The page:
Reich is filled up with words like "enterprise web" and "network", but these conce
...more
Leonardo
Dec 18, 2015 marked it as to-keep-ref
En la medida en que el mercado mundial se realiza hoy más acabadamente, tiende a deconstruir los límites del Estado-nación. En un período previo, los Estados-nación fueron los actores principales en la organización imperialista moderna de la producción e intercambio global, pero para el mercado mundial aparecen como meros obstáculos. Robert Reich, ex Secretario de Trabajo de los Estados Unidos, se halla en una excelente posición para reconocer y festejar el levantamiento de los límites nacionale ...more
Alex Milledge
Jan 16, 2015 rated it really liked it  ·  review of another edition
Robert Reich lays down the manifesto and framework for America's economy strategy for the coming century.

What is needed in America is a complete reshaping of its political imagination in order to see what is possible, let alone survive. America needs to shake off the harmful political and economic maxims that were indoctrinated by the Reagan administration - trickle down economics, no new taxes, and elimination of state welfare services - to create a society that is worth living in where all pe
...more
Bill Boardman
Mar 16, 2014 rated it liked it
An interesting read. I would be interested in seeing what the author thinks now that twenty years have passed. Global warming now includes global cooling. Russia is trying to collect (or punish) former soviet states. The Obama care fiasco. A fresh view 20 yrs later would be interesting.
Caleb Chamberlain
Apr 04, 2008 rated it liked it
Globalization is a hot topic; some see it as a good thing, others think that it heralds the end of civilization as we know it (these latter groups might be more right than they know...) Reich takes a sort of middle ground in "The Work of Nations."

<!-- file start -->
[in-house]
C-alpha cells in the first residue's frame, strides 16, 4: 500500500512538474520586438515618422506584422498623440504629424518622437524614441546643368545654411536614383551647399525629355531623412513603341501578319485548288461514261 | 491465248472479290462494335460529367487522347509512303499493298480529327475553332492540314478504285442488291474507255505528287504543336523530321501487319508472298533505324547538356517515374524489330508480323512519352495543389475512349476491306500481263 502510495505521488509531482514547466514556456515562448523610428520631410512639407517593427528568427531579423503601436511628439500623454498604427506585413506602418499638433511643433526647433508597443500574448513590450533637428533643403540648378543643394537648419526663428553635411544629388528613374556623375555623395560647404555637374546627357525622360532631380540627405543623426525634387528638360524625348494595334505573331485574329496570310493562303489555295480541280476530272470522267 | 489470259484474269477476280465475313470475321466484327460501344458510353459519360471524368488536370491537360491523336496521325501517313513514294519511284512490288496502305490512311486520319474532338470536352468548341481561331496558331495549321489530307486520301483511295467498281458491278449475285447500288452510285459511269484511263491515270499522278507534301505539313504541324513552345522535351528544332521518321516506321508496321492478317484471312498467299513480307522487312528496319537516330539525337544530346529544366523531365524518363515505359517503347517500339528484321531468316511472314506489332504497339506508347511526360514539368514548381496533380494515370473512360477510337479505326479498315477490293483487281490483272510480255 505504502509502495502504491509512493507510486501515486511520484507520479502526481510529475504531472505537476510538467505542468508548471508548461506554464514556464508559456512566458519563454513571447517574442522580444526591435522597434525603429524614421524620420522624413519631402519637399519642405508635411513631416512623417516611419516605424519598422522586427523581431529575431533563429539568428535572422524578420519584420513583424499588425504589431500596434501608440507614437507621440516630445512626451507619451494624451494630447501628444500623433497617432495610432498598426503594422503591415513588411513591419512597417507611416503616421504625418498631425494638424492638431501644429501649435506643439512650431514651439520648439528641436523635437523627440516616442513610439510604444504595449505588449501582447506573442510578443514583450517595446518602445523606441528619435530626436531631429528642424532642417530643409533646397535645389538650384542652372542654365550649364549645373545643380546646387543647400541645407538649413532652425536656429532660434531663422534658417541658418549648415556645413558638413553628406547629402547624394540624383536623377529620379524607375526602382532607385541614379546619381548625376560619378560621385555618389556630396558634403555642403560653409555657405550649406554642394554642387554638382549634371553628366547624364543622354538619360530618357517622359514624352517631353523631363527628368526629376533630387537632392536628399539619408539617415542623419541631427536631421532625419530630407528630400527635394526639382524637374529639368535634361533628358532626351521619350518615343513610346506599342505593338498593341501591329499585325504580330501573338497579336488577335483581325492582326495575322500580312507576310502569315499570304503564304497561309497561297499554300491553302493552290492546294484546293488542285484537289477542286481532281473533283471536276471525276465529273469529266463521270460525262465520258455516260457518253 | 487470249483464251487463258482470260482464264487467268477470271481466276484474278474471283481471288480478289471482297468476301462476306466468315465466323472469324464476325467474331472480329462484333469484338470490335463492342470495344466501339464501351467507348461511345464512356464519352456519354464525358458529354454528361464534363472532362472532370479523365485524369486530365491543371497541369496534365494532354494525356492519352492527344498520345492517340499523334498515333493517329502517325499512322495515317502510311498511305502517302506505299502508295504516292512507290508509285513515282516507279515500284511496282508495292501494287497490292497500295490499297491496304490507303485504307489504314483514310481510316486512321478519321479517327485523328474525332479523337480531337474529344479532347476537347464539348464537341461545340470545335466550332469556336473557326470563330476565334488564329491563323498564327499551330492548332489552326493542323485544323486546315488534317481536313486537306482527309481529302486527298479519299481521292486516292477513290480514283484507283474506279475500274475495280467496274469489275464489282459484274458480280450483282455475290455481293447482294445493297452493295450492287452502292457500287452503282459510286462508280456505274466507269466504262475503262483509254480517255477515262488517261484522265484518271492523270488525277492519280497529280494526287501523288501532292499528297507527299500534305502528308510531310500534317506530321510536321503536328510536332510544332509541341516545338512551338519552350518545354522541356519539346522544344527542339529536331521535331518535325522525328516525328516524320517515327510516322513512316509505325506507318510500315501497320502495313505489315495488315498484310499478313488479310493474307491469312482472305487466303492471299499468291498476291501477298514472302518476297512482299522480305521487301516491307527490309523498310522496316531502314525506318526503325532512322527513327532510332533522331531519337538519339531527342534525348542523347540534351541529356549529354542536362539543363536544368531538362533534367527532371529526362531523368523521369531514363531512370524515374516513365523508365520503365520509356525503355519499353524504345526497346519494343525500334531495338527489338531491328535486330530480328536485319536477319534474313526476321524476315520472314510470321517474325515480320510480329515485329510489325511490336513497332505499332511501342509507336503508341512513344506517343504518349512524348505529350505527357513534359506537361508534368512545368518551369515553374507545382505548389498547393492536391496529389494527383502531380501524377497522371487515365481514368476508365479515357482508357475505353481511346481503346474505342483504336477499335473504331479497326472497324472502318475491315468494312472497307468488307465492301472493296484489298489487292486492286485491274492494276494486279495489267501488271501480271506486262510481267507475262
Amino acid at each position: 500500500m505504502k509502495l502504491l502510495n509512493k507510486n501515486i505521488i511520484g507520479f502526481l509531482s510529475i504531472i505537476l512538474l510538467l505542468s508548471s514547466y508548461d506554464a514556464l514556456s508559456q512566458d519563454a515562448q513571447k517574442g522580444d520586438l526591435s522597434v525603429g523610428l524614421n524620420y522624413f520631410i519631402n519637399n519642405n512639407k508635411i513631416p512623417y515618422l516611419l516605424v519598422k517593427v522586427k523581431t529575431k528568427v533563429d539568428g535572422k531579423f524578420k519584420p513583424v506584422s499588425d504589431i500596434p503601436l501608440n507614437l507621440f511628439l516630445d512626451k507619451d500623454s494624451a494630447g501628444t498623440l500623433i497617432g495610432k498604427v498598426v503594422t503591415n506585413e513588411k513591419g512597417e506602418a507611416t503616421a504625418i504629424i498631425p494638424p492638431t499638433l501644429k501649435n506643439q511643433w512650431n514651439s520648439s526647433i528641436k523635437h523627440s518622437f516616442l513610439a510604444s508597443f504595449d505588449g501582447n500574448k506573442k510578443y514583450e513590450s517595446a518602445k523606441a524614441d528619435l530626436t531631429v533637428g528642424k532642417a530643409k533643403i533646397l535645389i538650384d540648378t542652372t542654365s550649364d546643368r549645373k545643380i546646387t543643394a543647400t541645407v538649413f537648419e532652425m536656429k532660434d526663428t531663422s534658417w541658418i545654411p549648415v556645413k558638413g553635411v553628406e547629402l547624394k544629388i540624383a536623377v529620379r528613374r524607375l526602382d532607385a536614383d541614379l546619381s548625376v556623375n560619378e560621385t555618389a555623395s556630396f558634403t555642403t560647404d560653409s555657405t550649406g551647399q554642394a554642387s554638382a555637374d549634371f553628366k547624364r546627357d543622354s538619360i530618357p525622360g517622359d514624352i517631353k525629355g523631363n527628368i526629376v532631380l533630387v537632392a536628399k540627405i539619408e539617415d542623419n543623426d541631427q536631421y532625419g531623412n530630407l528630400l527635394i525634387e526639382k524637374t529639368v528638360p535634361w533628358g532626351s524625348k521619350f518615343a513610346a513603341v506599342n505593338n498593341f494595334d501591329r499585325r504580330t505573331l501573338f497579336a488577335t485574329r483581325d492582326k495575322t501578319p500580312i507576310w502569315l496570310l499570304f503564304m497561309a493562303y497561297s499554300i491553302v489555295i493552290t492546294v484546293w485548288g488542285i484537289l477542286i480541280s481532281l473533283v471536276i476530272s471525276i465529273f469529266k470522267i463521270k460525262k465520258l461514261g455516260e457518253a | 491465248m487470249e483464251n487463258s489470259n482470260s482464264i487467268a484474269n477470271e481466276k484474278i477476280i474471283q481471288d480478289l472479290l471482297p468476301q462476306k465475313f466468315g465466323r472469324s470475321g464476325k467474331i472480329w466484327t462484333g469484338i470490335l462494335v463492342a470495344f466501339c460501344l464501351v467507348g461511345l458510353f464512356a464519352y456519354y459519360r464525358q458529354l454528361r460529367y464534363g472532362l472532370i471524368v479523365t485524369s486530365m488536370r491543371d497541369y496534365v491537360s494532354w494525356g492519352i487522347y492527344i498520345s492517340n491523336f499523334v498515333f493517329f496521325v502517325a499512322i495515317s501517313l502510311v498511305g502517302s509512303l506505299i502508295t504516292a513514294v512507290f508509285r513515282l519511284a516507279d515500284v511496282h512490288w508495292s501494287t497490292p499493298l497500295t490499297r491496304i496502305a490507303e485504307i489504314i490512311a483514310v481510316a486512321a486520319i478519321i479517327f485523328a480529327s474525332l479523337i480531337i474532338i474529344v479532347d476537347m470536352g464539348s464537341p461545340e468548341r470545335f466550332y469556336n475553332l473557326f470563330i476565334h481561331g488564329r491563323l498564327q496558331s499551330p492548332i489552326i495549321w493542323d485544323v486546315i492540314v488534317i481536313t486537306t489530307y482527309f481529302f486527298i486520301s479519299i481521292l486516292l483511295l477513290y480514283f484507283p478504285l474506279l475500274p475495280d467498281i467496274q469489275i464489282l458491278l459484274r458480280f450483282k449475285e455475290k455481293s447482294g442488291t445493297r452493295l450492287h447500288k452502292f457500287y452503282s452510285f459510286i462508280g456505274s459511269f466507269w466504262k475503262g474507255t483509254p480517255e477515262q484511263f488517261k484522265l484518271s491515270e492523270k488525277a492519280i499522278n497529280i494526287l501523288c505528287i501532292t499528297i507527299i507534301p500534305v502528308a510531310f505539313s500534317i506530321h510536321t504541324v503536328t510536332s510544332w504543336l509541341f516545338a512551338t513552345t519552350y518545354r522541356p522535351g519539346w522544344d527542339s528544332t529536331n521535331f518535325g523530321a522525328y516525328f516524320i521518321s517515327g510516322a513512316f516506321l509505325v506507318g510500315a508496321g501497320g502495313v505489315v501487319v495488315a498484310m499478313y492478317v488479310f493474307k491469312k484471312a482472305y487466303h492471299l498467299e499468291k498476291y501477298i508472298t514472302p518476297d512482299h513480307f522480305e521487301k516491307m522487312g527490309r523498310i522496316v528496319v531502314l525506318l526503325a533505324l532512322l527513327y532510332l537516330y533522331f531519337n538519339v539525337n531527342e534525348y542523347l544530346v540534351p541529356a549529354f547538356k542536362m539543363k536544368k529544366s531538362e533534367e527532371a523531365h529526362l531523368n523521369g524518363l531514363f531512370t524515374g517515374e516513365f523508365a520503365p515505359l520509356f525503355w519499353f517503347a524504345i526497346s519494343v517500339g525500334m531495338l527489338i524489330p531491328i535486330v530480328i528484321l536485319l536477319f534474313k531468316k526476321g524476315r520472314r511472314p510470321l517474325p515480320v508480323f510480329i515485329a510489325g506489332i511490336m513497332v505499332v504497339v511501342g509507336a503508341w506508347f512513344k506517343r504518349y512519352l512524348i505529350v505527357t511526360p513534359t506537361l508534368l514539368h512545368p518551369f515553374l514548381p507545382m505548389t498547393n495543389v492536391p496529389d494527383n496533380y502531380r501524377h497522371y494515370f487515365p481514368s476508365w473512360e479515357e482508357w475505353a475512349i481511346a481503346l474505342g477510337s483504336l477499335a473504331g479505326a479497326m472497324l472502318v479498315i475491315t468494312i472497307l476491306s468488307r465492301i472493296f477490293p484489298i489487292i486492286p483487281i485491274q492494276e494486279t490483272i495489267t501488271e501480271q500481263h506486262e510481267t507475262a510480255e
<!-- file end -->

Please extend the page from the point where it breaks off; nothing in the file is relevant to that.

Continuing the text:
yangsta
Nov 17, 2012 rated it liked it
got it after reading supercapitalism, but not as good as supercapitalism.
Gordon Kwok
Oct 23, 2018 rated it really liked it
An interesting book on how to prepare the nation for the future.
Jeffrey
Sep 21, 2012 rated it liked it
Read this while completing my MBA. Useful perspective at the time.
Bimus
Nov 25, 2007 rated it really liked it
Shelves: humanities
hopefully all can find work that is beneficial. hard to say whether there will be political acceptance of any sort of global empowerment based on good work.
Elaine
Apr 05, 2011 rated it it was amazing
Best explanation of globalization and why it matters to the average Joe that I've ever seen.
Michael Josefowicz
Feb 15, 2008 rated it it was amazing
In 1992, before globalization and internet were mainstream realities, Reich focuses correctly on the coming problems for Americans in the emerging world economy.
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Robert Bernard Reich is an American politician, academic, and political commentator. He served as Secretary of Labor under President Bill Clinton from 1993 to 1997. Reich is a former Harvard University professor and the former Maurice B. Hexter Professor of Social and Economic Policy at the Heller School for Social Policy and Management at Brandeis University. He is currently a professor at the Un ...more